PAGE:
Your browser is no longer supported

For the best possible experience using our website we recommend you upgrade to a newer version or another browser.

Your browser appears to have cookies disabled. For the best experience of this website, please enable cookies in your browser

We'll assume we have your consent to use cookies, for example so you won't need to log in each time you visit our site.
Learn more

Orchestra, LGA and lights face cuts as Birmingham seeks savings

  • Comment

Cuts in everything from the City of Birmingham Symphony Orchestra to council transport services and potentially Local Government Association membership form part of the city’s 2019-20 budget consultation.

A public consultation, which runs from 13 November to 31 December, seeks views on how to make £18m worth of savings at the UK’s largest local authority.

It included a proposed 20% cut in non-staff spend in the leader and policy team, which Birmingham described as budgets that “support the council’s membership of external bodies (e.g. the Local Government Association, Core Cities, Euro-cities and West Midlands Employers)”.

The council said it had saved around £690m since 2010 and needed further savings of £86m over the next four years, including £50m next year. However, all but £18m of the £50m savings for 2019-20 have already been subject to consultation.

The city’s proposals are based on a 2.99% increase in council tax in 2019-20 and 1.99% in later years, plus a further 2% precept for social care.

Leader Ian Ward (Lab) said: “This continues to be the most challenging period in Birmingham City Council’s history.

“Local government funding has been reducing for over a decade and this has meant changes to many services provided by the public sector, but also an increasing need for communities and others to support where we are no longer able to.”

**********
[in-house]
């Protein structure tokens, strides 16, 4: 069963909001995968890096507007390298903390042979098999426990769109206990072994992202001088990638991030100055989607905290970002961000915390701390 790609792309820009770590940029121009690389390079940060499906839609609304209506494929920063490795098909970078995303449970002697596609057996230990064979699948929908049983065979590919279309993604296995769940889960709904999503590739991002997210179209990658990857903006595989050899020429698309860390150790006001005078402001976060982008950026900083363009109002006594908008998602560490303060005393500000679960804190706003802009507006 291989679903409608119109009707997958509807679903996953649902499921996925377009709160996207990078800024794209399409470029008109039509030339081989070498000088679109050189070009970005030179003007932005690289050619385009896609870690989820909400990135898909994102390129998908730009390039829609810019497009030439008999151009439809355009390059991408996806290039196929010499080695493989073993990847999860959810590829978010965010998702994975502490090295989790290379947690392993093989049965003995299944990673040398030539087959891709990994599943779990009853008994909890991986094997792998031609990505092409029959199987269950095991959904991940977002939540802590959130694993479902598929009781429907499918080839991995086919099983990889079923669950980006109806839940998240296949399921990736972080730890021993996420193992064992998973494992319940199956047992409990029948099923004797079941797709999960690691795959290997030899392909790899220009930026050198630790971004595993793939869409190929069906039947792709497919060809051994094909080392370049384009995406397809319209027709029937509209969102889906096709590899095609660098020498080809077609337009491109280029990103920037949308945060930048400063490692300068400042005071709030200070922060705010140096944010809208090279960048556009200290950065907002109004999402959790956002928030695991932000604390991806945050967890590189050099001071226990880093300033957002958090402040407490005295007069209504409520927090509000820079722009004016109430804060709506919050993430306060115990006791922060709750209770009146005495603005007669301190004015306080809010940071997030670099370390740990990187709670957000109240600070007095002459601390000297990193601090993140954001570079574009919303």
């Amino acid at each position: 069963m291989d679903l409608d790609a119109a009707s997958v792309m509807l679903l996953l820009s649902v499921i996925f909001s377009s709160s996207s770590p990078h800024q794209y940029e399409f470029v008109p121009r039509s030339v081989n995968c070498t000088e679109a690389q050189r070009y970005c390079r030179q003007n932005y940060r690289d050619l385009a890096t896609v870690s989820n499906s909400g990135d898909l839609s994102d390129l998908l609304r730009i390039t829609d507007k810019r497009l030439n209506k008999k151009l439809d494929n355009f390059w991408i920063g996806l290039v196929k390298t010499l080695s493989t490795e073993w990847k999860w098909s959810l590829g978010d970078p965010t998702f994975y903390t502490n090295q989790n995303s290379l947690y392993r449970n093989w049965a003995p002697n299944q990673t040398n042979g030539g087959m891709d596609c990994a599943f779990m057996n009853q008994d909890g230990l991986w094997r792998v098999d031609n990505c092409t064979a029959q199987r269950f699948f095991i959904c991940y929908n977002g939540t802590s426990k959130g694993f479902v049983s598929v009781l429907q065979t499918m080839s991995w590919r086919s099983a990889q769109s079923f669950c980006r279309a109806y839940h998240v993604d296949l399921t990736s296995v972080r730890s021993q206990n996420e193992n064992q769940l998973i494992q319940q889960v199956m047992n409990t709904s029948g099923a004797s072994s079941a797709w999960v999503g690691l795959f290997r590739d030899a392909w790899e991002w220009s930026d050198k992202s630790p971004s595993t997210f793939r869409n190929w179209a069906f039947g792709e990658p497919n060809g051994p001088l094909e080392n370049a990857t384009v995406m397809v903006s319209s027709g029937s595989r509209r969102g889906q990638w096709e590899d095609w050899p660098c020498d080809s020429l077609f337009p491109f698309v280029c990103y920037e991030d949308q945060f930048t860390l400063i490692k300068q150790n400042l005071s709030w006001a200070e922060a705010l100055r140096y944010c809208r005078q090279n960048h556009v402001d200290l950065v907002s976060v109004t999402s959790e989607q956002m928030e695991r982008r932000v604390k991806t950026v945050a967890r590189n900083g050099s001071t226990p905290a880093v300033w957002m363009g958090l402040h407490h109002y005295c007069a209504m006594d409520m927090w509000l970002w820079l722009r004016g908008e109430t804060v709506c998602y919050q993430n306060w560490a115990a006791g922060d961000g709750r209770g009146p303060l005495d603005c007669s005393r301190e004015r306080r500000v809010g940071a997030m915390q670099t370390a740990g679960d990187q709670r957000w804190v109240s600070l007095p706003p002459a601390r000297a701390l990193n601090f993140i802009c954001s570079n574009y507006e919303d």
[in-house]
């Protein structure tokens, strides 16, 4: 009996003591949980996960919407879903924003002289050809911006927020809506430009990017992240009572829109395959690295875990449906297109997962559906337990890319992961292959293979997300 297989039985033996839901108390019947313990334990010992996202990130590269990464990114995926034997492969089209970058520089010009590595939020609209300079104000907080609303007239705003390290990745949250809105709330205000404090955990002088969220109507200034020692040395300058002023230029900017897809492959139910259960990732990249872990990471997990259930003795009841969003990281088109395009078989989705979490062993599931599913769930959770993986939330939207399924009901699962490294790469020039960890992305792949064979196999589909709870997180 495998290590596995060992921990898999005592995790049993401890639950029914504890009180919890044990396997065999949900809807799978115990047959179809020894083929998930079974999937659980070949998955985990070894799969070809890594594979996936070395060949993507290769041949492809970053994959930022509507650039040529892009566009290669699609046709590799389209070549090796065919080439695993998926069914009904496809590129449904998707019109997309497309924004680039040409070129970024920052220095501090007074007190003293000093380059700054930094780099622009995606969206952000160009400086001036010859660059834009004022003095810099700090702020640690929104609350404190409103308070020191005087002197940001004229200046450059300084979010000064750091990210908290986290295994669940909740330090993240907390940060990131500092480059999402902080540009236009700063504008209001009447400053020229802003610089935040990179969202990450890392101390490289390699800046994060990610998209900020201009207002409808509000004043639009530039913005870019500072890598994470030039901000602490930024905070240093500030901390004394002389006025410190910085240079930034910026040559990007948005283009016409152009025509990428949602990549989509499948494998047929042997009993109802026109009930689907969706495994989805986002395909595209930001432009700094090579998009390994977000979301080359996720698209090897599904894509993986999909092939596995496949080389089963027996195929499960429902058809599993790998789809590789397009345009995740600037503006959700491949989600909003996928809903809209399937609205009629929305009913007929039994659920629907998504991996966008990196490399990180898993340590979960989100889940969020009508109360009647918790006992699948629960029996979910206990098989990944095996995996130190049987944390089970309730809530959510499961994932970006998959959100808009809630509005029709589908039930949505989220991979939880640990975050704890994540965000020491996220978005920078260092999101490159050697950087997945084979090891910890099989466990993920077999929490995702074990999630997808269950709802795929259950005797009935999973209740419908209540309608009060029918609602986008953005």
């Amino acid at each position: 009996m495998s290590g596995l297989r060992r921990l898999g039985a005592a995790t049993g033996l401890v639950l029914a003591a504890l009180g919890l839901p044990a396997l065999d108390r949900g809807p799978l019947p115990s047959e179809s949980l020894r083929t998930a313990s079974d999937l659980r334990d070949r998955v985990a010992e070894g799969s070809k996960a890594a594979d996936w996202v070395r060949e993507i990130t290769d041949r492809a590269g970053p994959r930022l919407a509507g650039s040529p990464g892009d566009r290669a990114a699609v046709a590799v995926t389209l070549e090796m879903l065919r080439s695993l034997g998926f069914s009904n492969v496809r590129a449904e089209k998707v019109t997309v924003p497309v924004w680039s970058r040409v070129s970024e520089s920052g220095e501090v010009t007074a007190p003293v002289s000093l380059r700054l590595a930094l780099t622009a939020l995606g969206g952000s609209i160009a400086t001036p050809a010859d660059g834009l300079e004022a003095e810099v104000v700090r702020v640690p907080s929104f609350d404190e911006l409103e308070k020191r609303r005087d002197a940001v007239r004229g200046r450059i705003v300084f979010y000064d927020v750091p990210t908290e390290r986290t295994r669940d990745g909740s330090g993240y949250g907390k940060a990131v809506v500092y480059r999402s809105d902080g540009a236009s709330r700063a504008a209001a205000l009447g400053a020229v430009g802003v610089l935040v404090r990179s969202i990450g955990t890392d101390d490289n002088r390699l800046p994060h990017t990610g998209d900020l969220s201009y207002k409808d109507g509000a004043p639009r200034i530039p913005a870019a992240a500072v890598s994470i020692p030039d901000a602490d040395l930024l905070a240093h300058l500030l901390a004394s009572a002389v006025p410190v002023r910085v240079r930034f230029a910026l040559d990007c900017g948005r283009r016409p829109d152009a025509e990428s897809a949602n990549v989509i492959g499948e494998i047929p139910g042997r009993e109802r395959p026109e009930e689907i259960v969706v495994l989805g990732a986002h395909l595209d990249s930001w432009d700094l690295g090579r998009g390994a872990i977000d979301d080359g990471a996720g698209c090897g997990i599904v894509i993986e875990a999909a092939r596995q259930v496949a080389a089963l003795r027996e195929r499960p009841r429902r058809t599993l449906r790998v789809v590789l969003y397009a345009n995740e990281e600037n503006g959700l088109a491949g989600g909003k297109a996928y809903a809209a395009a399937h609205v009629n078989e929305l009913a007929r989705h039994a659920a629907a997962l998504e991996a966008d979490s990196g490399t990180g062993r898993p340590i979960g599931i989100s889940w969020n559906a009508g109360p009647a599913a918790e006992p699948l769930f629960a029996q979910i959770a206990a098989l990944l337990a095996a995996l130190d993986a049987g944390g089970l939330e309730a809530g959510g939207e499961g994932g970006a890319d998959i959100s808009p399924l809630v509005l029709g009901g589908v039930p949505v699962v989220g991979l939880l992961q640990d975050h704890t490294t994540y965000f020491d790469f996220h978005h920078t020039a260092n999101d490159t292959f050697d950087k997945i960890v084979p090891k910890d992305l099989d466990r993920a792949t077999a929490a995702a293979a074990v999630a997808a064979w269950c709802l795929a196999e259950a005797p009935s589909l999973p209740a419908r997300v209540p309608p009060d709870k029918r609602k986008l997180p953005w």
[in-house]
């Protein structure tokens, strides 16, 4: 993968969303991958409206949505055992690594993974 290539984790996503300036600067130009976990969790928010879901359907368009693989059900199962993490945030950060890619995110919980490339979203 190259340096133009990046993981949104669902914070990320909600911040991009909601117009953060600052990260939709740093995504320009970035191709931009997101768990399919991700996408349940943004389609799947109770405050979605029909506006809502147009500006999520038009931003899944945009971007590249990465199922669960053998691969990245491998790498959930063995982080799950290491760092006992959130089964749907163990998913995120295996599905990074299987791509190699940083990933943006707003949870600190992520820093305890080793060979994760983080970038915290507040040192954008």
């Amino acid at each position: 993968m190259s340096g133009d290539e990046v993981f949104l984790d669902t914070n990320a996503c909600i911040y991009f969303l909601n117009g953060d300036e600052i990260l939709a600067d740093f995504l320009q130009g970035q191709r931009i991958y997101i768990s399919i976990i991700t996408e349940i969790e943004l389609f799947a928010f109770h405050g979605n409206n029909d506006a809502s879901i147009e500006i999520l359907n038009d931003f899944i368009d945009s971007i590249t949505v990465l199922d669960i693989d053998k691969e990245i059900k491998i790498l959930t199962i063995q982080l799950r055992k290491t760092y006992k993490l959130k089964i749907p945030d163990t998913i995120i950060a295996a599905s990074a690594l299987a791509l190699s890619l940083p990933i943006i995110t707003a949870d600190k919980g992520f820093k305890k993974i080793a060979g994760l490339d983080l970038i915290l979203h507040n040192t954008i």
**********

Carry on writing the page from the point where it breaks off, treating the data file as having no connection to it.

The budget consultation does not propose deep cuts to major spend areas but would affect most aspects of the council’s work if implemented.

Examples in it include a one-third reduction in arts and cultural support, including to the orchestra, Birmingham Royal Ballet and Birmingham Repertory Theatre.

All except vulnerable residents would be deterred from contacting the council by phone or post in a push towards cheaper online communications.

Other proposals include less frequent lift inspections in public buildings, dimming street lights to half full power, withdrawing funds for the city’s tourist information centre and investing in pelican crossings instead of recruiting new school crossing patrol wardens.

  • Comment

Have your say

You must sign in to make a comment

Please remember that the submission of any material is governed by our Terms and Conditions and by submitting material you confirm your agreement to these Terms and Conditions.

Links may be included in your comments but HTML is not permitted.